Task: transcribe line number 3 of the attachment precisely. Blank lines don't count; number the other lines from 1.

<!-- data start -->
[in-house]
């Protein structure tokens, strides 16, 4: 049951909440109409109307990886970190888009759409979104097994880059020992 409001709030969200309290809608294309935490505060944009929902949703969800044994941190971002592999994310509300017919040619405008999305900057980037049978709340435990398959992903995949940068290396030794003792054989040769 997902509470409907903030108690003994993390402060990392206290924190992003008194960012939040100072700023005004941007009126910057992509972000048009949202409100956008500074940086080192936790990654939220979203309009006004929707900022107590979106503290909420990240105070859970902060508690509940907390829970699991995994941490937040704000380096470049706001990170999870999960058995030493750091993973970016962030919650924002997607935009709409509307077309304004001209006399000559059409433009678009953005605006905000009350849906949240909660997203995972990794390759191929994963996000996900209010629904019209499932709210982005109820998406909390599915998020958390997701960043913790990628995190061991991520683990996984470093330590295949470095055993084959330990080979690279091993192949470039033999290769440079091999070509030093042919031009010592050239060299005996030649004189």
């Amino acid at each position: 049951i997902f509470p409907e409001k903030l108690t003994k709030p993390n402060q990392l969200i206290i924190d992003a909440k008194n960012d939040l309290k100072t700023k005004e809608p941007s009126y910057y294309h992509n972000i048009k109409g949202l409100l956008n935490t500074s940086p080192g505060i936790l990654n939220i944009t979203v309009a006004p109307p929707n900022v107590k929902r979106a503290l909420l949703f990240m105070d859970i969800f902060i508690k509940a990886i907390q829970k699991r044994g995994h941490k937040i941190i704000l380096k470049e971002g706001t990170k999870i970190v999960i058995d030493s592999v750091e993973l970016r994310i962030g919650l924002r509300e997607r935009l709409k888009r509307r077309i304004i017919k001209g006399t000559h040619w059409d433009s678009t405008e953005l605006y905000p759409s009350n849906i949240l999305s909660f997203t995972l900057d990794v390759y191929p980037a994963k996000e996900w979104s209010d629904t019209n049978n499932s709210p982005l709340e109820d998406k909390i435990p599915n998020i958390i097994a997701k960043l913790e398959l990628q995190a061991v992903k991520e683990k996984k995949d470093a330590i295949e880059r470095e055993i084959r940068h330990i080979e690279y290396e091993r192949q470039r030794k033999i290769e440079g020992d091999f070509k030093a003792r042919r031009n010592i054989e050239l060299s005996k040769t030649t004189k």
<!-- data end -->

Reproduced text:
């Amino acid at each position: 049951i997902f509470p409907e409001k903030l108690t003994k709030p993390n402060q990392l969200i206290i924190d992003a909440k008194n960012d939040l309290k100072t700023k005004e809608p941007s009126y910057y294309h992509n972000i048009k109409g949202l409100l956008n935490t500074s940086p080192g505060i936790l990654n939220i944009t979203v309009a006004p109307p929707n900022v107590k929902r979106a503290l909420l949703f990240m105070d859970i969800f902060i508690k509940a990886i907390q829970k699991r044994g995994h941490k937040i941190i704000l380096k470049e971002g706001t990170k999870i970190v999960i058995d030493s592999v750091e993973l970016r994310i962030g919650l924002r509300e997607r935009l709409k888009r509307r077309i304004i017919k001209g006399t000559h040619w059409d433009s678009t405008e953005l605006y905000p759409s009350n849906i949240l999305s909660f997203t995972l900057d990794v390759y191929p980037a994963k996000e996900w979104s209010d629904t019209n049978n499932s709210p982005l709340e109820d998406k909390i435990p599915n998020i958390i097994a997701k960043l913790e398959l990628q995190a061991v992903k991520e683990k996984k995949d470093a330590i295949e880059r470095e055993i084959r940068h330990i080979e690279y290396e091993r192949q470039r030794k033999i290769e440079g020992d091999f070509k030093a003792r042919r031009n010592i054989e050239l060299s005996k040769t030649t004189k």